The philosophical case against inequality
The works of John Rawls and Jean-Jacques Rousseau draw a strong link between justice and equality
This is the first of a small series of reflections on the idea of economic inequality which will draw considerably on disciplines other than solely economics, not least moral philosophy. I would like to begin with the somewhat elementary question of why one might object to the fact of inequality. The reasons for resistance to inequality could be intrinsic ones, or they could be instrumental ones. Here, I shall deal with the intrinsic aspect of the problem.
At some fundamental level, it appears reasonable to suggest that most people with an ethical sense of life would find it hard to perceive any moral attractiveness in inequality. This is because they see the virtue of some notion of justice and fairness in the conduct of life.
Indeed, a good place to begin might be with the notion of “justice as fairness”. This is a notion that was made famous by the late Harvard moral philosopher John Rawls in several of his writings, which culminated in his celebrated book A Theory Of Justice. Published in 1971, it is widely regarded as one of the most important works of 20th century moral philosophy in the Western tradition of liberal ethics. A foundational question raised by Rawls related to the sort of public principles of justice that might be expected to command wide intuitive and deliberative acceptance. His answer postulates two principles.
The first principle advances the virtue of the greatest possible liberty to all, which is compatible with a similar liberty to others. The second is what is known as the difference principle. It is a guideline to a just distribution of resources, reckoned as “primary goods” (a portmanteau notion that encompasses a wide variety of “resources”, from liberties to incomes to the social bases of self-respect) by Rawls. The principle states that in comparing the goodness of two alternative states of the world, society should favour that state in which the worst-off person is better off, with advantage reckoned in terms of the possession of primary goods.
This is very much in the spirit of M.K. Gandhi’s “Antyodaya” talisman: “I will give you a talisman. Whenever you are in doubt, or when the self becomes too much with you, apply the following test. Recall the face of the poorest and the weakest man whom you may have seen, and ask yourself if the step you contemplate is going to be of any use to him. Will he gain anything by it? Will it restore him to a control over his own life and destiny? In other words, will it lead to swaraj for the hungry and spiritually starving millions? Then you will find your doubts and your self melt away.” The difference principle is clearly a matter of making the worst-off person as well off as possible, a matter of “maximizing the minimum”—whence also the label of “maximin principle” for it.
How does the maximin principle correspond to a notion of “justice as fairness”? Rawls invites us to perform a thought experiment involving what he called “The Original Position”. This is a place of the imagination, in which all agents are assumed to be in a state of “primordial ignorance” on the position they will occupy in the real world. If the agents were now invited to enter into a voluntary social contract for a just distribution of resources, it is not unlikely, given aversion to risk, that they will legislate in favour of securing the best of all possible worlds for the worst-off person—which each of them might well end up being in the real world. The contract will have been arrived at voluntarily and in a state of equal and impartial ignorance. The resulting outcome might thus deservedly be seen to be an aspect of justice as fairness.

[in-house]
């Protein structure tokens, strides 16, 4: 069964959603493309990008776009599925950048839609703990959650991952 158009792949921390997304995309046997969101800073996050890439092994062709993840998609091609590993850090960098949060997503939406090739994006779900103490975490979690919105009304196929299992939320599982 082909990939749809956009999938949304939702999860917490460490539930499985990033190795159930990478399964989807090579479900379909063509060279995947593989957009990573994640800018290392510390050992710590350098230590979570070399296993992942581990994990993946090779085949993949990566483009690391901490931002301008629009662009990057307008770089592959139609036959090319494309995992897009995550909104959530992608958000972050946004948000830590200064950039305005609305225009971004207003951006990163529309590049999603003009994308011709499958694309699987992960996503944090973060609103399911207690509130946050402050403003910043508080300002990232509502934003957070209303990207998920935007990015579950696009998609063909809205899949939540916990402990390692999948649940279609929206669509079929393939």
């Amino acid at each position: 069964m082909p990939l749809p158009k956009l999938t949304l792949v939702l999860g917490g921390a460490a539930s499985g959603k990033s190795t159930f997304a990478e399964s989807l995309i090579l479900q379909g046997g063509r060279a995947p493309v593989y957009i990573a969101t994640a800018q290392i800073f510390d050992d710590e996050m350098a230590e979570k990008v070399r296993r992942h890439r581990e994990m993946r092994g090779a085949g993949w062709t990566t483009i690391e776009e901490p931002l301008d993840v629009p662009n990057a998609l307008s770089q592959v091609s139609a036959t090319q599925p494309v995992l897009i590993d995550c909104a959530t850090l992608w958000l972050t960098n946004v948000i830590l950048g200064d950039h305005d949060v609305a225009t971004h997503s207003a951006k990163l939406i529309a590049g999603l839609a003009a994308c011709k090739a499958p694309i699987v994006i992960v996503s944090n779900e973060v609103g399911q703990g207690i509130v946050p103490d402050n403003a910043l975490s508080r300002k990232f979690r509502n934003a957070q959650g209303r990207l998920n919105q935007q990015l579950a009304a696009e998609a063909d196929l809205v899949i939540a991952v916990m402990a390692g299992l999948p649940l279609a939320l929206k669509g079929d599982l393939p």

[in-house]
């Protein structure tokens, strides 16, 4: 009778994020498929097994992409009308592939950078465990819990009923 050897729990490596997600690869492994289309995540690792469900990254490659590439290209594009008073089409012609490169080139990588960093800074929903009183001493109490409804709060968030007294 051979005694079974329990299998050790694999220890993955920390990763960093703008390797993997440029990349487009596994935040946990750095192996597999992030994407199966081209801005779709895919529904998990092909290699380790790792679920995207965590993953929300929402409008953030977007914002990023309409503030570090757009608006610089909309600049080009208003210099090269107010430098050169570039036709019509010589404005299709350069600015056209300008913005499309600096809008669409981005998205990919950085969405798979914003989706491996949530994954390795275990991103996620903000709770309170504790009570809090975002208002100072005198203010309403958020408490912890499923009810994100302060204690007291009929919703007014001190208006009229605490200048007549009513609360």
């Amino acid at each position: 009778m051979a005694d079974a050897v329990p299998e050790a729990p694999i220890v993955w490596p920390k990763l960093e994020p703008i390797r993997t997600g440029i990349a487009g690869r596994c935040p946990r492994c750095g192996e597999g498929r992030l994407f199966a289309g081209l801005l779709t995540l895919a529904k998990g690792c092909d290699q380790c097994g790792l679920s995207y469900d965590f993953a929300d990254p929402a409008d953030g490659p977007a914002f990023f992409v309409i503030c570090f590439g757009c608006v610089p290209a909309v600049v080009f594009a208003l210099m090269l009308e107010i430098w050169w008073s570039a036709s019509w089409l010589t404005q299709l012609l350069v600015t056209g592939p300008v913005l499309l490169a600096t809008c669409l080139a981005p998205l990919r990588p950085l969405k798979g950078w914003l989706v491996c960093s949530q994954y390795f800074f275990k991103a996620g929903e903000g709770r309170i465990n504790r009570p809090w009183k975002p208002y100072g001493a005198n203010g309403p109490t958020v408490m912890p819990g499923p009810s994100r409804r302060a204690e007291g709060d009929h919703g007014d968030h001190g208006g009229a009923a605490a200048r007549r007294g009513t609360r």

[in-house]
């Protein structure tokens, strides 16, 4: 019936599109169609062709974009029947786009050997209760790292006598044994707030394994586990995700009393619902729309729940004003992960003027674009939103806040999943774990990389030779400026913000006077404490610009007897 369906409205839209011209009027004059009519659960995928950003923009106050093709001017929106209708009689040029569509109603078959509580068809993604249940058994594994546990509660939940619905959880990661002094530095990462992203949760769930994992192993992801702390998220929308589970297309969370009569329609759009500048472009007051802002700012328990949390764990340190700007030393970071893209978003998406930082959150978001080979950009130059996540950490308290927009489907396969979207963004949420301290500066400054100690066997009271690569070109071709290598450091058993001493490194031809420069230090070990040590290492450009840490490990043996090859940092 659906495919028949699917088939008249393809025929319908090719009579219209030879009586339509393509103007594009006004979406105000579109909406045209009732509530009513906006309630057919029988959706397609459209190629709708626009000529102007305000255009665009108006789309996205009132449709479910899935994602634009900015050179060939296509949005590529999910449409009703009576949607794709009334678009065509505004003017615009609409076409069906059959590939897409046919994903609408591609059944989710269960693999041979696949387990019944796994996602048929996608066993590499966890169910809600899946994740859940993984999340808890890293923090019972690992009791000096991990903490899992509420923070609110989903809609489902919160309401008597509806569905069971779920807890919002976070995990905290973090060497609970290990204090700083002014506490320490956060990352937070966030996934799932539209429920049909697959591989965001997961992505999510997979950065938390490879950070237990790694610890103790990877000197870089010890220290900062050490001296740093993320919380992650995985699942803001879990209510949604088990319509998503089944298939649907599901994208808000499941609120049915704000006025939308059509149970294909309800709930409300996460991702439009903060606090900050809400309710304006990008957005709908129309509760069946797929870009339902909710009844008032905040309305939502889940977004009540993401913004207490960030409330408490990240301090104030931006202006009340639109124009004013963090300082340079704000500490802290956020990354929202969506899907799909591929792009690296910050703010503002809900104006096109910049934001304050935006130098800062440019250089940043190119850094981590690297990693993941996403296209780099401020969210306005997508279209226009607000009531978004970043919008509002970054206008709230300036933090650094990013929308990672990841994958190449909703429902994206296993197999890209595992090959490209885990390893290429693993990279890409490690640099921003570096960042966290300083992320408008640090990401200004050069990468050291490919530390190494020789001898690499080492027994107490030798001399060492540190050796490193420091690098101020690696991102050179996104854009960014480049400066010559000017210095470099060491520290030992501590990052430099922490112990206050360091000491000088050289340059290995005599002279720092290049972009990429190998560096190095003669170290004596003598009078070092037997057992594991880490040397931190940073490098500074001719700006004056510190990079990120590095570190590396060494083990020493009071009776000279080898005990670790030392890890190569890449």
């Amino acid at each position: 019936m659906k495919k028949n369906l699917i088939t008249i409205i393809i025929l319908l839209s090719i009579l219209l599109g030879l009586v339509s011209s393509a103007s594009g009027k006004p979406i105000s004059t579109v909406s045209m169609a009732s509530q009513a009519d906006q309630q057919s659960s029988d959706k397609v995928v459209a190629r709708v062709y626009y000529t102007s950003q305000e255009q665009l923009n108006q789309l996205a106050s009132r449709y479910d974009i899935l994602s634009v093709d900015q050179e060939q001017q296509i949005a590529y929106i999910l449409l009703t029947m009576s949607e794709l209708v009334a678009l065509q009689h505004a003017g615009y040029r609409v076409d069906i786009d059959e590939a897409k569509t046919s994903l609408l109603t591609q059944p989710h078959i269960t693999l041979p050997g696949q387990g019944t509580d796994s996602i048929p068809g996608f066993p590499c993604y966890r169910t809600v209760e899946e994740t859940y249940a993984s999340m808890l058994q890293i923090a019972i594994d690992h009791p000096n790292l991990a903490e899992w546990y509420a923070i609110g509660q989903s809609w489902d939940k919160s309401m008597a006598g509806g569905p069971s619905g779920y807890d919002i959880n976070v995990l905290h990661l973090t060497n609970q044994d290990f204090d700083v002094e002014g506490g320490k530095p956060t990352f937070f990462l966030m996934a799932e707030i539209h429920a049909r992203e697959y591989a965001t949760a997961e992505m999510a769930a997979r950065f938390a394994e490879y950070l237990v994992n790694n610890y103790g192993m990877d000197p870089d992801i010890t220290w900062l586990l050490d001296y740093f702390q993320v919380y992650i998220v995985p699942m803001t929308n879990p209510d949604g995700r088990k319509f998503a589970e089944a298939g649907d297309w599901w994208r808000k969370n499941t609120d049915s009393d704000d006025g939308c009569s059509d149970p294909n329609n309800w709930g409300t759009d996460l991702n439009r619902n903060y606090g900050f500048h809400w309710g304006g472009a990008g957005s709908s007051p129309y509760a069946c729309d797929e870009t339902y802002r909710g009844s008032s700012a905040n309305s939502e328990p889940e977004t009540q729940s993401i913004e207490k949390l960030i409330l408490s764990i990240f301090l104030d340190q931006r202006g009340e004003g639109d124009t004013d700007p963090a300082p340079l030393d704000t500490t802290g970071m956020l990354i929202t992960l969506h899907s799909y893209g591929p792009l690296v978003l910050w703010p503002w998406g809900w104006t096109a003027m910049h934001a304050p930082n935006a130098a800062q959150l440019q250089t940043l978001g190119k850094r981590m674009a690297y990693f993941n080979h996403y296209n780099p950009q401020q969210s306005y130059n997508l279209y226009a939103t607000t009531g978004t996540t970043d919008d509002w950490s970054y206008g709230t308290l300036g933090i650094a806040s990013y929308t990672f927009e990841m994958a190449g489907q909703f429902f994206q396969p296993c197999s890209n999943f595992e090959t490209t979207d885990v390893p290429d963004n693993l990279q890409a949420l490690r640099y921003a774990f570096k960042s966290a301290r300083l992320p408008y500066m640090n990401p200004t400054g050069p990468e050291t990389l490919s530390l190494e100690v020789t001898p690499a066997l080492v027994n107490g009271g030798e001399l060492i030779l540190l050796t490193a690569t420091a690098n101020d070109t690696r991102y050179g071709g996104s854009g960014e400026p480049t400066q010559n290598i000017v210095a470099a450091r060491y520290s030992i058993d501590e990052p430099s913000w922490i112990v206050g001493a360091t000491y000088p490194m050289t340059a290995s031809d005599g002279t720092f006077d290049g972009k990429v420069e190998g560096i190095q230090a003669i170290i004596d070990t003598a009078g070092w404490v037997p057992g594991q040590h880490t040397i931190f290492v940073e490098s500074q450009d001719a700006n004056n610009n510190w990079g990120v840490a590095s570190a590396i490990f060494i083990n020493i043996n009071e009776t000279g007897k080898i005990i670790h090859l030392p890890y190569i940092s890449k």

Behind all great ideas lies a tradition of continuity—a notion made famous by Newton when he spoke about standing on the shoulders of giants. At least one giant upon whose shoulders Rawls stood was the French philosopher Jean-Jacques Rousseau, author of the essay Discourse On The Origin Of Inequality, published in 1759. It was written as an entry for a competition organized by the Academy of Dijon, followed by the book, Of The Social Contract, in 1762. Rousseau’s essay did not win the competition—but his work left a lasting influence upon the development, in the Western world, of the philosophical underpinnings of the notion of justice.
Rawls’ analytical deployment of the device of a “primordial original” position is surely not an accidental echo of Rousseau’s identification of “the state of nature” as a site of equality and the home of the “Noble Savage”, before its corruption by the evolution of society whose redemption would ultimately depend upon the workings of a social compact. This is a notion reflected in the pronounced “contractarianism” underlying Rawls’ own conception of justice.
And the link with equality? Consider a pure loaf-of-bread-division exercise involving two claimants to the loaf. If we were to follow the difference principle we should prefer the distribution (1/4, 3/4) to the distribution (1/8, 7/8) where the first number in each pair of brackets refers to person 1’s share of the loaf of bread and the second number to the share of person 2. Note that the worse-off person is better off in the first distribution than in the second one. For the same reason, we should prefer 1/3, 2/3 to 1/4, 3/4, and 1/2, 1/2 to 1/4, 3/4. From symmetric considerations, parallel judgements must hold when we switch the income shares between the two individuals. Wherefore 1/2, 1/2—the outcome of perfect equality—is clearly the best of all possible worlds from the perspective of the difference principle!
S. Subramanian is an economist and a former Indian Council of Social Science Research national fellow.
This is the first in a two-part series.
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